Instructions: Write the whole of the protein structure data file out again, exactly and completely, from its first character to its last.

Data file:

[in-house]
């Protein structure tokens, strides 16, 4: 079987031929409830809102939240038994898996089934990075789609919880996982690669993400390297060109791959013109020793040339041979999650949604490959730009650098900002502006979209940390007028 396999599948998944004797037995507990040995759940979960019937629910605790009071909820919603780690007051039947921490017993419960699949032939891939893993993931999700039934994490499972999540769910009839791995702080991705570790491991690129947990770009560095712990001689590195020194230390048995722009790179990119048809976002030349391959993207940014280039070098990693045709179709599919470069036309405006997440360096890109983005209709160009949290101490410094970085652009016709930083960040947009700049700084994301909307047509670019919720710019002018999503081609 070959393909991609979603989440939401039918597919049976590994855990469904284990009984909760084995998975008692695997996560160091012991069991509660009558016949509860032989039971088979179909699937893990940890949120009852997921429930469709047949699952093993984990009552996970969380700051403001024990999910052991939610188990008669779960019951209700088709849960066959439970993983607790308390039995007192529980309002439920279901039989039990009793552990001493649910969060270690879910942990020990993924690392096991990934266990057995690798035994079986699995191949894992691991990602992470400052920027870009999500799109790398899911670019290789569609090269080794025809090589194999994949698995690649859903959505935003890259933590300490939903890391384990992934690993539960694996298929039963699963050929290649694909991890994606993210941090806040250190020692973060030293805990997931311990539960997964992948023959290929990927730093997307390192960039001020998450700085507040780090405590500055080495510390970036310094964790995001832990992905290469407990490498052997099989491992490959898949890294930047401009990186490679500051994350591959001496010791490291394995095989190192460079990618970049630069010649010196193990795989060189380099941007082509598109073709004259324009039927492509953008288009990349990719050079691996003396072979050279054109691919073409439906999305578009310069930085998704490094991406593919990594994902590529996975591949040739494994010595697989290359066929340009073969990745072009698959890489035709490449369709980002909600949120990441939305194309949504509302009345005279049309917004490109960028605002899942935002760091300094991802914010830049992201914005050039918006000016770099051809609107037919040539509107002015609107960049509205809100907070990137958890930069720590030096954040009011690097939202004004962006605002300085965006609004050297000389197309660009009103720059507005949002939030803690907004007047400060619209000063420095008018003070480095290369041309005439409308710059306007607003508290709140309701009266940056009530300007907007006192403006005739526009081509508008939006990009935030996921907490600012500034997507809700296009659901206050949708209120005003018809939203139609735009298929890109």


[in-house]
């Protein structure tokens, strides 16, 4: 079987031929409830809102939240038994898996089934990075789609919880996982690669993400390297060109791959013109020793040339041979999650949604490959730009650098900002502006979209940390007028 396999599948998944004797037995507990040995759940979960019937629910605790009071909820919603780690007051039947921490017993419960699949032939891939893993993931999700039934994490499972999540769910009839791995702080991705570790491991690129947990770009560095712990001689590195020194230390048995722009790179990119048809976002030349391959993207940014280039070098990693045709179709599919470069036309405006997440360096890109983005209709160009949290101490410094970085652009016709930083960040947009700049700084994301909307047509670019919720710019002018999503081609 070959393909991609979603989440939401039918597919049976590994855990469904284990009984909760084995998975008692695997996560160091012991069991509660009558016949509860032989039971088979179909699937893990940890949120009852997921429930469709047949699952093993984990009552996970969380700051403001024990999910052991939610188990008669779960019951209700088709849960066959439970993983607790308390039995007192529980309002439920279901039989039990009793552990001493649910969060270690879910942990020990993924690392096991990934266990057995690798035994079986699995191949894992691991990602992470400052920027870009999500799109790398899911670019290789569609090269080794025809090589194999994949698995690649859903959505935003890259933590300490939903890391384990992934690993539960694996298929039963699963050929290649694909991890994606993210941090806040250190020692973060030293805990997931311990539960997964992948023959290929990927730093997307390192960039001020998450700085507040780090405590500055080495510390970036310094964790995001832990992905290469407990490498052997099989491992490959898949890294930047401009990186490679500051994350591959001496010791490291394995095989190192460079990618970049630069010649010196193990795989060189380099941007082509598109073709004259324009039927492509953008288009990349990719050079691996003396072979050279054109691919073409439906999305578009310069930085998704490094991406593919990594994902590529996975591949040739494994010595697989290359066929340009073969990745072009698959890489035709490449369709980002909600949120990441939305194309949504509302009345005279049309917004490109960028605002899942935002760091300094991802914010830049992201914005050039918006000016770099051809609107037919040539509107002015609107960049509205809100907070990137958890930069720590030096954040009011690097939202004004962006605002300085965006609004050297000389197309660009009103720059507005949002939030803690907004007047400060619209000063420095008018003070480095290369041309005439409308710059306007607003508290709140309701009266940056009530300007907007006192403006005739526009081509508008939006990009935030996921907490600012500034997507809700296009659901206050949708209120005003018809939203139609735009298929890109």